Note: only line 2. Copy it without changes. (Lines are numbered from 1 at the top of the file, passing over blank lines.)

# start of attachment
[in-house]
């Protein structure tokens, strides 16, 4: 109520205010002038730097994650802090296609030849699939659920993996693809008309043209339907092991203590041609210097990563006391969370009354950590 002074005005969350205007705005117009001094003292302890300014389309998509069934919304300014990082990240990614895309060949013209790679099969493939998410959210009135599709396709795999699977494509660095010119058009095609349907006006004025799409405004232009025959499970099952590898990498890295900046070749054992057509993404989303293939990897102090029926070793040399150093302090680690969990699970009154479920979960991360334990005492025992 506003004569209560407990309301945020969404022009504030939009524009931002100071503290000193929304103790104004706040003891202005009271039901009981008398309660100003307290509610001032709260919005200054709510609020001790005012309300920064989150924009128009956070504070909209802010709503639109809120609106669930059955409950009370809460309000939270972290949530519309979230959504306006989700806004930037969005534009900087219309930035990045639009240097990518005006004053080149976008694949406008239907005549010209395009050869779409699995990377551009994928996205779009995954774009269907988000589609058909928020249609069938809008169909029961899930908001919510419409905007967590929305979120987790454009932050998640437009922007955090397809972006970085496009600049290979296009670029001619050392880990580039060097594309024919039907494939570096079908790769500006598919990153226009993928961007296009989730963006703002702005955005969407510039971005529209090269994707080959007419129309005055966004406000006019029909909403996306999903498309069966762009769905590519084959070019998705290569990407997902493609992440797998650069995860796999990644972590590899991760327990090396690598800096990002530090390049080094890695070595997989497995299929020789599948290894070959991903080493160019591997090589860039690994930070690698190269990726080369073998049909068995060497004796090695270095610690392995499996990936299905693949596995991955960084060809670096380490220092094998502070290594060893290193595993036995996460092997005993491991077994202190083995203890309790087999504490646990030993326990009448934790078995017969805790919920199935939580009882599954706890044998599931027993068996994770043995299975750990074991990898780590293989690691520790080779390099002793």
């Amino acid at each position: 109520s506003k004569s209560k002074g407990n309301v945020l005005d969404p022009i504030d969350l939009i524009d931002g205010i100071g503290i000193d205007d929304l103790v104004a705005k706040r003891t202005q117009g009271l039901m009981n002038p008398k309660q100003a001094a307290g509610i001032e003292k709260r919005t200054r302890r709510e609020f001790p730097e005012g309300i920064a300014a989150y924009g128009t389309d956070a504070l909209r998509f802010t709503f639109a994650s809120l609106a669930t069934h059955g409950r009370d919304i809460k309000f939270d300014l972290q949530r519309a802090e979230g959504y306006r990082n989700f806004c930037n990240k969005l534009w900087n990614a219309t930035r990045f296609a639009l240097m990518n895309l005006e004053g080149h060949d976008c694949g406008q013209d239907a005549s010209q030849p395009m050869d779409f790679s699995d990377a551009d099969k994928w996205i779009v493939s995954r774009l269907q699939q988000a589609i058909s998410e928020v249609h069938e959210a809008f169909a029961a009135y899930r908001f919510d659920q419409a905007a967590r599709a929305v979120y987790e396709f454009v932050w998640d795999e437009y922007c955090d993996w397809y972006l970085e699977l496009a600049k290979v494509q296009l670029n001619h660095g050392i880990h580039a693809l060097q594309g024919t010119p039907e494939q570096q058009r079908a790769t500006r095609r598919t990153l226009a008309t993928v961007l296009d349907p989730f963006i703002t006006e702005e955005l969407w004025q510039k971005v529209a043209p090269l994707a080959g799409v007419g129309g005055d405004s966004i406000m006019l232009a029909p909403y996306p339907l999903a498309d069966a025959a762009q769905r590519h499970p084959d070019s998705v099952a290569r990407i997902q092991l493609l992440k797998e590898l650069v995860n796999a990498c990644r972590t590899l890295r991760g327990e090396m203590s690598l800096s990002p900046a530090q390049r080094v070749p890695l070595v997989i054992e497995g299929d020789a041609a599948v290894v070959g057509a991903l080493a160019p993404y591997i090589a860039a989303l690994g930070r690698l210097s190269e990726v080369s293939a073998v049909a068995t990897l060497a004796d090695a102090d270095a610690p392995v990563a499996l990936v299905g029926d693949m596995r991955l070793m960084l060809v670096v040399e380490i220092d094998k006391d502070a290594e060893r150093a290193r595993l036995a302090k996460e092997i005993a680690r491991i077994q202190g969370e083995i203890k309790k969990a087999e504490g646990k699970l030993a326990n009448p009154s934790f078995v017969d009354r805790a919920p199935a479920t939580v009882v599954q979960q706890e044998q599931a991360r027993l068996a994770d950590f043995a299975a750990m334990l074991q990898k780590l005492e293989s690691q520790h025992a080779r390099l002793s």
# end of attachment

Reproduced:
């Protein structure tokens, strides 16, 4: 109520205010002038730097994650802090296609030849699939659920993996693809008309043209339907092991203590041609210097990563006391969370009354950590 002074005005969350205007705005117009001094003292302890300014389309998509069934919304300014990082990240990614895309060949013209790679099969493939998410959210009135599709396709795999699977494509660095010119058009095609349907006006004025799409405004232009025959499970099952590898990498890295900046070749054992057509993404989303293939990897102090029926070793040399150093302090680690969990699970009154479920979960991360334990005492025992 506003004569209560407990309301945020969404022009504030939009524009931002100071503290000193929304103790104004706040003891202005009271039901009981008398309660100003307290509610001032709260919005200054709510609020001790005012309300920064989150924009128009956070504070909209802010709503639109809120609106669930059955409950009370809460309000939270972290949530519309979230959504306006989700806004930037969005534009900087219309930035990045639009240097990518005006004053080149976008694949406008239907005549010209395009050869779409699995990377551009994928996205779009995954774009269907988000589609058909928020249609069938809008169909029961899930908001919510419409905007967590929305979120987790454009932050998640437009922007955090397809972006970085496009600049290979296009670029001619050392880990580039060097594309024919039907494939570096079908790769500006598919990153226009993928961007296009989730963006703002702005955005969407510039971005529209090269994707080959007419129309005055966004406000006019029909909403996306999903498309069966762009769905590519084959070019998705290569990407997902493609992440797998650069995860796999990644972590590899991760327990090396690598800096990002530090390049080094890695070595997989497995299929020789599948290894070959991903080493160019591997090589860039690994930070690698190269990726080369073998049909068995060497004796090695270095610690392995499996990936299905693949596995991955960084060809670096380490220092094998502070290594060893290193595993036995996460092997005993491991077994202190083995203890309790087999504490646990030993326990009448934790078995017969805790919920199935939580009882599954706890044998599931027993068996994770043995299975750990074991990898780590293989690691520790080779390099002793």